Rodgers and Hammerstein were skilled combiners of romantic A-plots with complementary comic B-plots, and in Oklahoma!, both primary and secondary story lines involve a woman choosing between suitors. While Laurey steps carefully around Curly and Jud, her irrepressible pal Ado Annie juggles the ardent, none-too-bright cowpoke Will Parker and the slippery, marriage-averse traveling peddler, Ali Hakim. (James Davis makes ebullient, robustly sung delight out of the doofy Will, and Michael Nathanson nearly steals the show with his deadpan turn as Ali, a rolling-stone opportunist who treats his Persian ancestry as just another bauble of uncertain authenticity, to attract local yokels.) Laurey, who’s wary and witty, and Ado Annie, who’s capricious and gloriously horny, usually come across as simple foils: the serious “good” girl and the featherbrained flirt. But here, along with Fish, the two remarkable actors Rebecca Naomi Jones and Ali Stroker have found something deeper. They appear not as opposites but as different shades of intense female desire — and the play they inhabit becomes about the domestication of that desire, about men’s attempts to define, possess, and control it via a binding, legal union.
“We know we belong to the land / And the land we belong to is grand!” the company sings with gusto during Oklahoma!’s title song. But once their territory gets its statehood, the land will belong incontestably to men like Curly — and so will the women. In a sense, we’re watching Ado Annie and Laurey in their last days of freedom, one playful and unapologetically thirsty, the other restrained, anxious, and wistful but no less desirous. Stroker is fantastic, with twangy country star mega-pipes and a devilish sense of humor. Her anthem to the joy of making out with boys (“I Cain’t Say No”) is a giddy, bawdy, self-aware delight, and her casting underlines the radical nature of watching a woman celebrate her own body, her own needs, her enjoyment of sex. Particularly when she’s a wheelchair user, as Stroker is.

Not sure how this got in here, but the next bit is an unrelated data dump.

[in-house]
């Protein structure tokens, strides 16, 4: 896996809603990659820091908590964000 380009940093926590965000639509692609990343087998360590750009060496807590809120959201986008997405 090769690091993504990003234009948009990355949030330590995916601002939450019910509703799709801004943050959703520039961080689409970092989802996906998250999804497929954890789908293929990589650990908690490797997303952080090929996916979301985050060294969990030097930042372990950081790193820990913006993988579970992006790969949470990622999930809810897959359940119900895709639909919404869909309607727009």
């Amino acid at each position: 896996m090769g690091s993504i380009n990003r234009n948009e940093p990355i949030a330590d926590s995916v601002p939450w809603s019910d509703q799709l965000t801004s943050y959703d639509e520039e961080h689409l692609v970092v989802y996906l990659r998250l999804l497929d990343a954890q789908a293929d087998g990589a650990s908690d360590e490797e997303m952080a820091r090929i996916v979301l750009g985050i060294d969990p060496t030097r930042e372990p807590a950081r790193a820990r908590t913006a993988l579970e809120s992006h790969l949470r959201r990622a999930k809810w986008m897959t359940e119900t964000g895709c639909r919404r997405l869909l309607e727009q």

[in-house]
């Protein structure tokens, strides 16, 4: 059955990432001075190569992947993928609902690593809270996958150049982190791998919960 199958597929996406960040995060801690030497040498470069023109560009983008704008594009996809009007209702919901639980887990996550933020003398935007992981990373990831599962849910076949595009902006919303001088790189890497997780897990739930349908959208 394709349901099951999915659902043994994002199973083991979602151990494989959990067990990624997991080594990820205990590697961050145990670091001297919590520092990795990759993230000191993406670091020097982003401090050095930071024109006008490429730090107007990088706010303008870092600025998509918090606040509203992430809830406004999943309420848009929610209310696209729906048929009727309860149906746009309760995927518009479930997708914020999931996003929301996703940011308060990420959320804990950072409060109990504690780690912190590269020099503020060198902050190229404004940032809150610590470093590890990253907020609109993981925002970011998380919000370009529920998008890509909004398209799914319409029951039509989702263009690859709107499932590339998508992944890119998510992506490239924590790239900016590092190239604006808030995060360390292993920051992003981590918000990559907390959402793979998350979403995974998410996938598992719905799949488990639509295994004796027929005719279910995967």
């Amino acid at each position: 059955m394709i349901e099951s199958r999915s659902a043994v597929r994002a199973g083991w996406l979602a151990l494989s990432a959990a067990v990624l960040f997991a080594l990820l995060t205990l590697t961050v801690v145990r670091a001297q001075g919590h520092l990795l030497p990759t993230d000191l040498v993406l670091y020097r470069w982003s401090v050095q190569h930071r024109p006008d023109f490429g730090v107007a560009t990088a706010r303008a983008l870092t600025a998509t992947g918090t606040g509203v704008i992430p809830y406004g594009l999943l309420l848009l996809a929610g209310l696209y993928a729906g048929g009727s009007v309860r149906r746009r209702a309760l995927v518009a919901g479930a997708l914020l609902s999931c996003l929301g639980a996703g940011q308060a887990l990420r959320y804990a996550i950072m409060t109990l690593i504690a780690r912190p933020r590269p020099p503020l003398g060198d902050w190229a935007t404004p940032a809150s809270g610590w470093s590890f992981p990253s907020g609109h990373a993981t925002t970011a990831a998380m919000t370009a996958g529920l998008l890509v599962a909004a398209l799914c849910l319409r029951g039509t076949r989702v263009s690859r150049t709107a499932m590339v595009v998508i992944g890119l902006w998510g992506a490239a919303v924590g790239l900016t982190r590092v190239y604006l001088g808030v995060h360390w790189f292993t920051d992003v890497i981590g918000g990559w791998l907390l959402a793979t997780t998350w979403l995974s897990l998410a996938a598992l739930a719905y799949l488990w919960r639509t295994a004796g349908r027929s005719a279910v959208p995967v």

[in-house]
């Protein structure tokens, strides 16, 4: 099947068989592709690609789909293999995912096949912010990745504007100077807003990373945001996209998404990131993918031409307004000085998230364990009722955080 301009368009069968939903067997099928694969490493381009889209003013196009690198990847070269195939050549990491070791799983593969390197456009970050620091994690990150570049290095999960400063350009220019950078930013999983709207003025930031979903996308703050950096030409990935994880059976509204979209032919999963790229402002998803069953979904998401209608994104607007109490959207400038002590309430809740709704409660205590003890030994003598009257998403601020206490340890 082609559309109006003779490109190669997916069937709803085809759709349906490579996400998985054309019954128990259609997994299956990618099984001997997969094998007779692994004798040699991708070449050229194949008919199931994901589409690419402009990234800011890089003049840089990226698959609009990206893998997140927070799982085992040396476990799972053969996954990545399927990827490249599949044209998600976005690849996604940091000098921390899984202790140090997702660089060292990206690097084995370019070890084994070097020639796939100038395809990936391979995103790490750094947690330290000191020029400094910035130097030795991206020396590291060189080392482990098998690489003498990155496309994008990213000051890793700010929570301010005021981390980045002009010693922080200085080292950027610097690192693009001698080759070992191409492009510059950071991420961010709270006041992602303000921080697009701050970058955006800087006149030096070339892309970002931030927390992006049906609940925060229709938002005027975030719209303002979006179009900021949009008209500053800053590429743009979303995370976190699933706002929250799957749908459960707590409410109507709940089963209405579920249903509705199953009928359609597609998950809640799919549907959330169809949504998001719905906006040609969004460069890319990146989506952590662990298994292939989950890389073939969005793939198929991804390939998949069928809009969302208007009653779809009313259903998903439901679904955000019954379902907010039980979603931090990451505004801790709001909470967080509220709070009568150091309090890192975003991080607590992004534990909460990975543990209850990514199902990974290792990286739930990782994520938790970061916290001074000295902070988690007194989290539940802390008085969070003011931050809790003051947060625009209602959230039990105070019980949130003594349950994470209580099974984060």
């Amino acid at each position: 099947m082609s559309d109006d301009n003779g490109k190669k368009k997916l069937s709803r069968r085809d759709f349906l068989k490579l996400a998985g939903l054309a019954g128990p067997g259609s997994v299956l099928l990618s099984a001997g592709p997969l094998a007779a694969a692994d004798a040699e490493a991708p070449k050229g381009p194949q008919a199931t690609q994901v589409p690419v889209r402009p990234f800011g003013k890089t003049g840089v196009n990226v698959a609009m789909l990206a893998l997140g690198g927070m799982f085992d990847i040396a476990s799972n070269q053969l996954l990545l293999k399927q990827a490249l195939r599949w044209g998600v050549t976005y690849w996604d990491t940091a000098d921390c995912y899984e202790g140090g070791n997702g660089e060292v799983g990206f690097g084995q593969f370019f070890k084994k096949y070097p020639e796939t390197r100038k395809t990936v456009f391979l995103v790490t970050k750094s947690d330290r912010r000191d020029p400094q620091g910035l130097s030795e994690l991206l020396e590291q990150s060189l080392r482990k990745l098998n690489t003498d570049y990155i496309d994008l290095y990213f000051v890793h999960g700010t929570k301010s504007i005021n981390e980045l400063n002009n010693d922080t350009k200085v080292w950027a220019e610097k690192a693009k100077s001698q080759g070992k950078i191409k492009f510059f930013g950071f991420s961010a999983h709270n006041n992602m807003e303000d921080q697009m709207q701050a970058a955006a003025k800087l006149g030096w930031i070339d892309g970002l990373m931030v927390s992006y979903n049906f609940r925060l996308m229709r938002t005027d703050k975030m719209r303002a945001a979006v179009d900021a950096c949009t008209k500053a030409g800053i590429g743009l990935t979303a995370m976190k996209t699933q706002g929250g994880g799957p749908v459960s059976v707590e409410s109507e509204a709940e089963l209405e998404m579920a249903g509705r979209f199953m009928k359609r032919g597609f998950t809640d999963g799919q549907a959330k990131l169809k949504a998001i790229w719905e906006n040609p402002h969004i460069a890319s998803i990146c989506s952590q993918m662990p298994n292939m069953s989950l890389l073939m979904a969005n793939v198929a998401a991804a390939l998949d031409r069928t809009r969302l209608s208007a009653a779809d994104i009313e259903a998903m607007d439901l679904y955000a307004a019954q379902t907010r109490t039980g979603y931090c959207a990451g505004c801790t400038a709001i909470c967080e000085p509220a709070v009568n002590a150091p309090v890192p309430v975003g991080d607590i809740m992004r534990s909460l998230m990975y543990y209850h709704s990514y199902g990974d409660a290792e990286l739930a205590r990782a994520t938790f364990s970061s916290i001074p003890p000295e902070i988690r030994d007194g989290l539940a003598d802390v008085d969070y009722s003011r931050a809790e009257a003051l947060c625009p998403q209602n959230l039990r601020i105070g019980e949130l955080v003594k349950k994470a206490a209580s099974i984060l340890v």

Meanwhile, Jones’s Laurey is luminous and arch, with a rich, vibrant voice that becomes tender and vulnerable in its higher ranges. She holds herself straight and stares hard, seldom blinking. Her standoffish repartee with Curly is less a well-bred girl’s cover-up for obvious passion than it is actual uncertainty. Though her Aunt Eller (the formidable, dry-as-kindling Mary Testa, with a voice that could cut brick) swears to Curly that her niece likes him “quite a lot,” there’s more than a simple crush going on behind Jones’s dark, watchful eyes. She does like Curly, and she does flirt with him. She’s even got sympathy, and perhaps something more than sympathy, for the sullen, creepy Jud. But she wants — well, more. “Want things I’ve heared of and never had before,” she says when Ali shows up peddling his wares. “Want things I cain’t tell you about — not only things to look at and hold in yer hands. Things to happen to you. Things so nice, if they ever did happen to you, yer heart’d quit beatin’. You’d fall down dead!”